“For us it is key that the entire structure of the wine comes from the grape and nothing covers the fruit that grows in the field.”
What other practices you carry out in the field?
We let the weeds grow. A natural ground cover is created and it is very positive for the soil. It helps to retain humidity and consequently, it takes more time for the ground to dry. If the soil is humid it is alive. The opposite is having a very clean farm such as the vines in the front of our winery, where there is no weed and the land is arid. Traditionally, dirty vines were not considered acceptable but this is now changing and there are more and more hectares with ground cover.
We also have olive and almond trees in between the vines in order to enrich the biodiversity of the land. Biodynamic is against single-crop farming.
How do these practices you carry out in the field are reflected in your wines?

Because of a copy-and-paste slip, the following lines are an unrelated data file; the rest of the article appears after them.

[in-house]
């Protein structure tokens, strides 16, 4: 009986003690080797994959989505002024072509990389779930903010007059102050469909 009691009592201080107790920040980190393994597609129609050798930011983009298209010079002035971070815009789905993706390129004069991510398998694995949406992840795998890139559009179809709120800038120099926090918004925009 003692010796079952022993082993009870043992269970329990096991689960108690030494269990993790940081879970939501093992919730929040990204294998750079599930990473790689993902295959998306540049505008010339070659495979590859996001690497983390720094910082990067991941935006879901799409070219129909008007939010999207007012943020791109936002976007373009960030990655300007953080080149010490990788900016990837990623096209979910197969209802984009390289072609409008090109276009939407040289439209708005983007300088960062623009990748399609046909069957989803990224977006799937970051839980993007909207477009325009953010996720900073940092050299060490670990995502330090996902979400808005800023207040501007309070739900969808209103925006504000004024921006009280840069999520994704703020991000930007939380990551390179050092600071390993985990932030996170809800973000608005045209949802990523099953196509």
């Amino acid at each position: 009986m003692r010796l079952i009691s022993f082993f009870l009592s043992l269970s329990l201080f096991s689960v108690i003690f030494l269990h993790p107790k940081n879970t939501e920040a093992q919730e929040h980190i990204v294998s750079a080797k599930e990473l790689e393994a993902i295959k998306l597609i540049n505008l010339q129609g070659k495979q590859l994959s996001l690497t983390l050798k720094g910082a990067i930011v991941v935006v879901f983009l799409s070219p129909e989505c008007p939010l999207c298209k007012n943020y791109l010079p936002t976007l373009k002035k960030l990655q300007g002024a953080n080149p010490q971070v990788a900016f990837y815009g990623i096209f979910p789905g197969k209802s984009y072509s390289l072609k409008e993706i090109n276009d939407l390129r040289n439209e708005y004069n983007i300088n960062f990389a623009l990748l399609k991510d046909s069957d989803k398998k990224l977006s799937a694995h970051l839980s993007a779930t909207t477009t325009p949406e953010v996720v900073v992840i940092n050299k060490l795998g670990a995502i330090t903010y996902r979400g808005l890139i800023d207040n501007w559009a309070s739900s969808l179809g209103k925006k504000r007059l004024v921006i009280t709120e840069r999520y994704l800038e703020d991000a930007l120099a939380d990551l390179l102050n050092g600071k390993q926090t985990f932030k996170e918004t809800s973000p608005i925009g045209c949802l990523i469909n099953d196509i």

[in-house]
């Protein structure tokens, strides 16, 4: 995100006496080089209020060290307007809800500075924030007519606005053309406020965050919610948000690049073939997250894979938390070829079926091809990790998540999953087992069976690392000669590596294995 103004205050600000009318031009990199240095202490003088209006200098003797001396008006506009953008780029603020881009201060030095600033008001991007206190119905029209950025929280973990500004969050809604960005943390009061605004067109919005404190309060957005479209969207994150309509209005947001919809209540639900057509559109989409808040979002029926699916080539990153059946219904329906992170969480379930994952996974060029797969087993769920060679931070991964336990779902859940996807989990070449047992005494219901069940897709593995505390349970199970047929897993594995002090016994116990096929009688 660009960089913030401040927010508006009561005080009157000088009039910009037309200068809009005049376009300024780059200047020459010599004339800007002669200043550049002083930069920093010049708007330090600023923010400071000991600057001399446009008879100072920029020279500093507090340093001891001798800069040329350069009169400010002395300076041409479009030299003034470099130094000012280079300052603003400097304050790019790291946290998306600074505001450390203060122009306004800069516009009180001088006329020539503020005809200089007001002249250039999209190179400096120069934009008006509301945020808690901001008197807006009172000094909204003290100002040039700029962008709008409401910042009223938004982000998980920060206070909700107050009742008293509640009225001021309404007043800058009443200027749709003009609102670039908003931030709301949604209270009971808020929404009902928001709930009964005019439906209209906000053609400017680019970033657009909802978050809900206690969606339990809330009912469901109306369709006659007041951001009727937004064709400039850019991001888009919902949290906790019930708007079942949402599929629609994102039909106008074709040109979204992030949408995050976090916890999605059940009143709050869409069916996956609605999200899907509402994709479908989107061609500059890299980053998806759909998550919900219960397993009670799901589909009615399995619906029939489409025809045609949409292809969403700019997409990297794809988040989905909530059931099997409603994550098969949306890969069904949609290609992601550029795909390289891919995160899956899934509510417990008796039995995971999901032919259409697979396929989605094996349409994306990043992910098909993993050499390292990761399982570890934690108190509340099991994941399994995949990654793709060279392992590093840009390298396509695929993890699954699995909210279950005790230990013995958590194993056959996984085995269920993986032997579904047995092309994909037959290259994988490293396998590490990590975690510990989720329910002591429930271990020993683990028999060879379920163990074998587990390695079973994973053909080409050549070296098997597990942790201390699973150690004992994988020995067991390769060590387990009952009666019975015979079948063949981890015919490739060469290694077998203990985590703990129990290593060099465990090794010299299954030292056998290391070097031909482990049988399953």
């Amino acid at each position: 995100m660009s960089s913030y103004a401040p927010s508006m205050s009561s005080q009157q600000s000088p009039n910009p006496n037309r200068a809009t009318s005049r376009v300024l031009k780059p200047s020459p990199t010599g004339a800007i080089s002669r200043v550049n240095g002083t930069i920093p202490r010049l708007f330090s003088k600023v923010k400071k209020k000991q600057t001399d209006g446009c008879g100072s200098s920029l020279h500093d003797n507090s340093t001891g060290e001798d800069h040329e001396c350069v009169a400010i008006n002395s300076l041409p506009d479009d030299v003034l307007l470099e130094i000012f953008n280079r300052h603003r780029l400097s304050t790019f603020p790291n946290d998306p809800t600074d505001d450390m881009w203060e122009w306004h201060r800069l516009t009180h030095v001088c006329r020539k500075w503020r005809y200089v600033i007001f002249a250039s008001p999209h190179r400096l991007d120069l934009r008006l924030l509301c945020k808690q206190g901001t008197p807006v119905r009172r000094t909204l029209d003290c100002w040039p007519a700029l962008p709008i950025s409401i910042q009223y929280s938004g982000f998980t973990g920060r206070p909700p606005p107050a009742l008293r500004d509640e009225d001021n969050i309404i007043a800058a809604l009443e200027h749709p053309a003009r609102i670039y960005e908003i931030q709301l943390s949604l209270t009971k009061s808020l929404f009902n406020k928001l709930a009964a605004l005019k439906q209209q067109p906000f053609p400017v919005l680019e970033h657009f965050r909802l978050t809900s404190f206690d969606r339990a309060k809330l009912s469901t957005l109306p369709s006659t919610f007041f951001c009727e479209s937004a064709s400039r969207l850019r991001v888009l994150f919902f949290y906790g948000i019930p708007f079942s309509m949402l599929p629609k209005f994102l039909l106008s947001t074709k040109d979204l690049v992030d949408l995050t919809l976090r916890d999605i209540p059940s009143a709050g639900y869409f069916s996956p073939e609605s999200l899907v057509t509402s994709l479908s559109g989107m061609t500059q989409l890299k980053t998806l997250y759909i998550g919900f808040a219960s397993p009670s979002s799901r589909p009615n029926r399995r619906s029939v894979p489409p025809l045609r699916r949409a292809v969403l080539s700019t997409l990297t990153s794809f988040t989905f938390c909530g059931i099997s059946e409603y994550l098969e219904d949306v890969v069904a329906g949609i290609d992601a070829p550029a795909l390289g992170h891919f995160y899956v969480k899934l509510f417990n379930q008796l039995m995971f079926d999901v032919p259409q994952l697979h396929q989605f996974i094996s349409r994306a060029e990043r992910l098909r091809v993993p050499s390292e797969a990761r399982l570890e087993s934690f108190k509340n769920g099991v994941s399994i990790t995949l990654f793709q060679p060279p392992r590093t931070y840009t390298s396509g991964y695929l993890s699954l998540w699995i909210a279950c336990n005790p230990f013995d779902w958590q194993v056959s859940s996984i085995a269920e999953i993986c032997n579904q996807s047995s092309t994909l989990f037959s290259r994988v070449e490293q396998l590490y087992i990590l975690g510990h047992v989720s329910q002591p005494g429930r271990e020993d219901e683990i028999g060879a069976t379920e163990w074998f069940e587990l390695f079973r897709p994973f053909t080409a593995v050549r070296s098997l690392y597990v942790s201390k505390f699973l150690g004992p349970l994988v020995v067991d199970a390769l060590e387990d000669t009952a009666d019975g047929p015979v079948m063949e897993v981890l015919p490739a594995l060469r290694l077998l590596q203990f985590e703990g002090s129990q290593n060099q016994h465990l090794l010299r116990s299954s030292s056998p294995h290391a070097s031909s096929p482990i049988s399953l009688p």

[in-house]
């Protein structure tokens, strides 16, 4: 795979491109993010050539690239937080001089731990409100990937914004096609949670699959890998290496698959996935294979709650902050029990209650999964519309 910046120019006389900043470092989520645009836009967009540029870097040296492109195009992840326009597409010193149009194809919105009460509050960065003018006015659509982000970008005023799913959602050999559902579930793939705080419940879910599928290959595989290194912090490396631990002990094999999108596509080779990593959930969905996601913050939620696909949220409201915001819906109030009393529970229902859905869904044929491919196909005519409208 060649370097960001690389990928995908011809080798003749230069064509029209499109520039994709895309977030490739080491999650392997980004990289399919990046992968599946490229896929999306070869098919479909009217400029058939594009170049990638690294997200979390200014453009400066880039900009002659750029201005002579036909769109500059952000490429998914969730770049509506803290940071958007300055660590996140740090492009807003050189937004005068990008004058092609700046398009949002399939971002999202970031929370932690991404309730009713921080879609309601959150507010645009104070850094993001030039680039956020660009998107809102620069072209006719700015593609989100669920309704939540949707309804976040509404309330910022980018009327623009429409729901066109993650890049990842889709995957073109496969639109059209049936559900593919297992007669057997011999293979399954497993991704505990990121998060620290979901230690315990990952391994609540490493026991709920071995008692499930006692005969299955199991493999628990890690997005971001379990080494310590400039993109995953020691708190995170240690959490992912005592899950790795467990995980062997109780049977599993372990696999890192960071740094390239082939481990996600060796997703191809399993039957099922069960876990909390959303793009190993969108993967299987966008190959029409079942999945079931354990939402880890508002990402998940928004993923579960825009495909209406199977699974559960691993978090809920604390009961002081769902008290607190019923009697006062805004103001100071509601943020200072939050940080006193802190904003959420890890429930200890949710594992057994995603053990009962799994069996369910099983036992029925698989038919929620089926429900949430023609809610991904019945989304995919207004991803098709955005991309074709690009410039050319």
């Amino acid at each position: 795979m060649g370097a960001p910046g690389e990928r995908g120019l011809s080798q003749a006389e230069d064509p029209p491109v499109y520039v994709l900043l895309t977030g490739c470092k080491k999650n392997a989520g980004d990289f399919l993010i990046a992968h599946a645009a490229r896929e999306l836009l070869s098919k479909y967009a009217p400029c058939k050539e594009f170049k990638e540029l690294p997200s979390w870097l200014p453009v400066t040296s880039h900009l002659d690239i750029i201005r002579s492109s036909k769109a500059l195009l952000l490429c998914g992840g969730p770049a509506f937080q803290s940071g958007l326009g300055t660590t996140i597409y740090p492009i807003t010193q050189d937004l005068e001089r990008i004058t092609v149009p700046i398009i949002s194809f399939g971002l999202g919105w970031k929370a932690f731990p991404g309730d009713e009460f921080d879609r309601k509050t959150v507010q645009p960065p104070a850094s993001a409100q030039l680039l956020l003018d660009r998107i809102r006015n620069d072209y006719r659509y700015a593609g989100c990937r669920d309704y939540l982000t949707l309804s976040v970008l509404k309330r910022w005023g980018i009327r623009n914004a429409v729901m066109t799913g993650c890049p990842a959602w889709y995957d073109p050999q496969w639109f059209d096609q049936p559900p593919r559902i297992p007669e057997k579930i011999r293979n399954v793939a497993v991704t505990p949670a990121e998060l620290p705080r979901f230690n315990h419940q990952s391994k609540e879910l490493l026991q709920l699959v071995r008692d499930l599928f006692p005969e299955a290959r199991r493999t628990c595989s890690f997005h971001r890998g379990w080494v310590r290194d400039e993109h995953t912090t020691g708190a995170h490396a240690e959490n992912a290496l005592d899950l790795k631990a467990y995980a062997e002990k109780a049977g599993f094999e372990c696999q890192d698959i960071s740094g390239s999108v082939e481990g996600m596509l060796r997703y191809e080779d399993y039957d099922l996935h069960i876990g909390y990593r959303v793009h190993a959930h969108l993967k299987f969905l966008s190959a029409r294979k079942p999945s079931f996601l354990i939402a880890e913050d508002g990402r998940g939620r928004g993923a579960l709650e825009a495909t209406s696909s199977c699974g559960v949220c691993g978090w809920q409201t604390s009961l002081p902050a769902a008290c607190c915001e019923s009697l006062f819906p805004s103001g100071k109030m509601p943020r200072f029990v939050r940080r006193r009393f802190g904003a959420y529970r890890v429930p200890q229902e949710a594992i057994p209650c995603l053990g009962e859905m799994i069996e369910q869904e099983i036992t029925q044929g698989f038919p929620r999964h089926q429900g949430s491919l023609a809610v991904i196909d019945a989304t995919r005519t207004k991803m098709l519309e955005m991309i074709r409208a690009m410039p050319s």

For us it is key that the entire structure of the wine comes from the grape and nothing covers the fruit that grows in the field. That is why we ferment and age our wines in cement cubes and we are not using the stainless steel and barrels so much. We don’t like barrels since it covers the fruit aromatics with smoked, roasted and spiced flavors. Cement allows the wine to breathe without hiding the aromas. It makes very noble and elegant wines. We have a total capacity of 30,000L between the cubes we have underground and on the surface of the cellar. It is the investment of my life!!
Respecting the aromatics of the grape is one of the characteristics of natural wines. How do you understand natural wines?
Natural wines are those made with as little intervention in the process as possible. Therefore, they have the minimal addition of sulfur, aromatics, filtering, etc. However, there are winemakers with a more radical vision who understand natural wines as those that have no sulfur at all. Sulfur really does cover a little bit the fruit notes. However, it is a preservative that has been used for more than 4000 years, since the Egyptians. I believe the controlled use of sulfur as a natural preservative it’s not wrong. A minimal dose is enough for the wine to maintain its fruit notes and prevent it from oxidizing and turning brown.
What is the most rewarding aspect after more than 15 years making wine?